Scot Govt ditched drugs policy just as deaths fell for first time in 8 years

Holyrood’s decision to waive prosecution for people caught with hard drugs came just as suspected drug deaths fell for the first time in eight years, a police report has revealed.

Police Scotland figures show deaths thought to involve illegal drugs fell from 1,411 in 2020 to 1,295 in 2021 – a decrease of 8 per cent.

Last year, Scotland’s Lord Advocate announced that “simple possession” of dangerous drugs such as cocaine and heroin should no longer be treated as a serious criminal offence.

Hard drugs

According to the data, more than two thirds of deaths were of people aged between 35 and 54, and seven out of ten deaths were men.

Greater Glasgow Division reported over 25 per cent of the total number of suspected drug deaths for the year – almost three times as many as any other local division.

In September, Dorothy Bain QC told MSPs that previous guidelines allowing the police to issue a warning for possession of Class B and Class C drugs would now be extended to Class A drugs.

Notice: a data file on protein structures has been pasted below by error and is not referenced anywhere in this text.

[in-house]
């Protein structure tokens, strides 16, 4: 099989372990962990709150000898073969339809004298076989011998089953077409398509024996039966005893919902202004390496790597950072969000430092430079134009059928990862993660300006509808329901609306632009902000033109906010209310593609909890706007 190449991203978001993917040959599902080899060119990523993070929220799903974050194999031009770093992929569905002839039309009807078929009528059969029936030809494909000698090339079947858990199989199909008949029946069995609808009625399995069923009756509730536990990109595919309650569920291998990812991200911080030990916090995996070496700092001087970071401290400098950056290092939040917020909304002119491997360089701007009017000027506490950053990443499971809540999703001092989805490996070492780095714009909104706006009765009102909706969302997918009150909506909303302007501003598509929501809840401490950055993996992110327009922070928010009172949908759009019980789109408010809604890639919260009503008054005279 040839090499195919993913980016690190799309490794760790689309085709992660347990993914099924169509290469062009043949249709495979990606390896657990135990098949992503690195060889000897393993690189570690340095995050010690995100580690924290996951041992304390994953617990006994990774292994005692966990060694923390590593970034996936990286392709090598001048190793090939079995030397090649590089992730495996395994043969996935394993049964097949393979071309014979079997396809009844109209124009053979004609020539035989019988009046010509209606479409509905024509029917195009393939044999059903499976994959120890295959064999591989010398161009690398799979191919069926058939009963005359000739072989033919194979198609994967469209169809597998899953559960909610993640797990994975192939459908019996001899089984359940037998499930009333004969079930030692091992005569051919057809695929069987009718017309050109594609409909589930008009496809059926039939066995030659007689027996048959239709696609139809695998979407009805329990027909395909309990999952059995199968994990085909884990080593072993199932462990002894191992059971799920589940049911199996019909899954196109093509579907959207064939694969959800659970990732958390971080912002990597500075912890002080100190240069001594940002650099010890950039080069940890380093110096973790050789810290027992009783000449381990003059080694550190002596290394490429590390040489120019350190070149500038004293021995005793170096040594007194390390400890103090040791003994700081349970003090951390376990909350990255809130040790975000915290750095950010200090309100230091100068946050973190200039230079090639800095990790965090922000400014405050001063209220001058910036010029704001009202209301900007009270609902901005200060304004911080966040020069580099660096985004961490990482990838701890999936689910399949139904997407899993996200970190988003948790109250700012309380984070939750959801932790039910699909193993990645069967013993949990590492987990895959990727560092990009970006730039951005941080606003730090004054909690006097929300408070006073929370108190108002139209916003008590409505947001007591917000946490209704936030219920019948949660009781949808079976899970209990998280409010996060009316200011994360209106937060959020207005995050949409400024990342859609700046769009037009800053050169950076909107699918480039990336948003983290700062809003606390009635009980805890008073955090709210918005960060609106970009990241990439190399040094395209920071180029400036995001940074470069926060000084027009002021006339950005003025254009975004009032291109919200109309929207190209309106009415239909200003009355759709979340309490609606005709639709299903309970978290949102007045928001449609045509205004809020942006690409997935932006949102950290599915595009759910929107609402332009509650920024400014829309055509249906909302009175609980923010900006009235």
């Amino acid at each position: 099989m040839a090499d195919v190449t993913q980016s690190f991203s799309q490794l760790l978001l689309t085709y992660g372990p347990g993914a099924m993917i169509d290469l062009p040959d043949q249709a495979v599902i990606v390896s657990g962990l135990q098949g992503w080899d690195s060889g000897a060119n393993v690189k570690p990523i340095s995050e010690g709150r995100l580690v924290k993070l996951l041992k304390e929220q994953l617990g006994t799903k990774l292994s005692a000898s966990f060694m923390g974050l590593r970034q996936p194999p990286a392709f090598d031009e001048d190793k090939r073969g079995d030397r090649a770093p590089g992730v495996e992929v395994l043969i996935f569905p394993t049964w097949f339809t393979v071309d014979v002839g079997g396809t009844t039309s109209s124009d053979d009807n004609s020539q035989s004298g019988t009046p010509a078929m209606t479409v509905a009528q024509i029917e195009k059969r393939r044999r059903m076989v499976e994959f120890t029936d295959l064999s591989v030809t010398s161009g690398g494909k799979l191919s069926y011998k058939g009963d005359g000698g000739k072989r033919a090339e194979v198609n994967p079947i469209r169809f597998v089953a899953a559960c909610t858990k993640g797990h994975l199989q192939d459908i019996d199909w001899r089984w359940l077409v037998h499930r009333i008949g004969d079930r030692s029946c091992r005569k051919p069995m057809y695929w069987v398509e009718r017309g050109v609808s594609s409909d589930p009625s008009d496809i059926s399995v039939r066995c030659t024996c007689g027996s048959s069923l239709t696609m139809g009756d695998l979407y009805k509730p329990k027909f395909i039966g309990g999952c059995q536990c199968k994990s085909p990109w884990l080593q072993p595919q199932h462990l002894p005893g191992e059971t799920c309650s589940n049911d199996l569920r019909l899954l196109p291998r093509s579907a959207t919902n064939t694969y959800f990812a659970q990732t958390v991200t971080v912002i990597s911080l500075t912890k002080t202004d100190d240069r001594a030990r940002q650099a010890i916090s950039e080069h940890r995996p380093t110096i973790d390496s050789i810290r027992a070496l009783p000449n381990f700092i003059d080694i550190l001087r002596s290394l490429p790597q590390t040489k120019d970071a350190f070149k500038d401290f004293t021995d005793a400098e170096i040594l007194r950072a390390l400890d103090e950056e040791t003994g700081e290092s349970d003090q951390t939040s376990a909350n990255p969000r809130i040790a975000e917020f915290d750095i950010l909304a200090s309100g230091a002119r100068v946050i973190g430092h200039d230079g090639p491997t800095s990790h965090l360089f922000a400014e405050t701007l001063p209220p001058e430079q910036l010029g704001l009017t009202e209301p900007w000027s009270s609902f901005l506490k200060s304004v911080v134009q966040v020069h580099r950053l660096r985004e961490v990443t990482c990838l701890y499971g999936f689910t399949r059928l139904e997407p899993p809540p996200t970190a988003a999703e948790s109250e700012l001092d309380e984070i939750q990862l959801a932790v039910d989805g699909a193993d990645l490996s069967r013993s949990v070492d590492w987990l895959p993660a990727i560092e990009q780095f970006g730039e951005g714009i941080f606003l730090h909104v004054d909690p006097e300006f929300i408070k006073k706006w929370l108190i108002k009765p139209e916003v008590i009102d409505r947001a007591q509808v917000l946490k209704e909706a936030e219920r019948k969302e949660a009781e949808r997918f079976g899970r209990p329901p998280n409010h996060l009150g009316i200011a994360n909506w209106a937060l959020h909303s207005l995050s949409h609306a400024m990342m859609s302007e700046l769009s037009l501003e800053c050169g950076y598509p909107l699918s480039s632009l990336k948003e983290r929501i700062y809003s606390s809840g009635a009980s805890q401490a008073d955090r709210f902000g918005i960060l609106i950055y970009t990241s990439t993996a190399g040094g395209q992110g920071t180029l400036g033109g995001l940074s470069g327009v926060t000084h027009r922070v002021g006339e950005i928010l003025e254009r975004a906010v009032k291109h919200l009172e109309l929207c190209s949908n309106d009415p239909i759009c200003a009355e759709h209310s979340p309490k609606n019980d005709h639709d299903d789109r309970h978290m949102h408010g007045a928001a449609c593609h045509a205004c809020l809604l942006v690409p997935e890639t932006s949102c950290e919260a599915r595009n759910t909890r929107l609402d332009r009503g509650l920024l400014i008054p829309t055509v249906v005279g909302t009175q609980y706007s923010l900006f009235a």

Her decision followed on the heels of a similar proposal made by the Scottish Government’s Drugs Deaths Taskforce in its report on drug law reform.


The Christian Institute’s Ciarán Kelly said: “It’s bewildering that the Scottish Government should lurch towards decriminalising the possession of lethal drugs just as we see drug-deaths fall for the first time in eight years.

“Police Scotland’s figures cry out for this wrong-headed approach to be abandoned if the nation is to shake off its reputation as Europe’s drug death capital.”

Also see:


Scots drug deaths reach new record high

MSPs approve new push for drug decriminalisation

Scots cocaine deaths quadruple in three years

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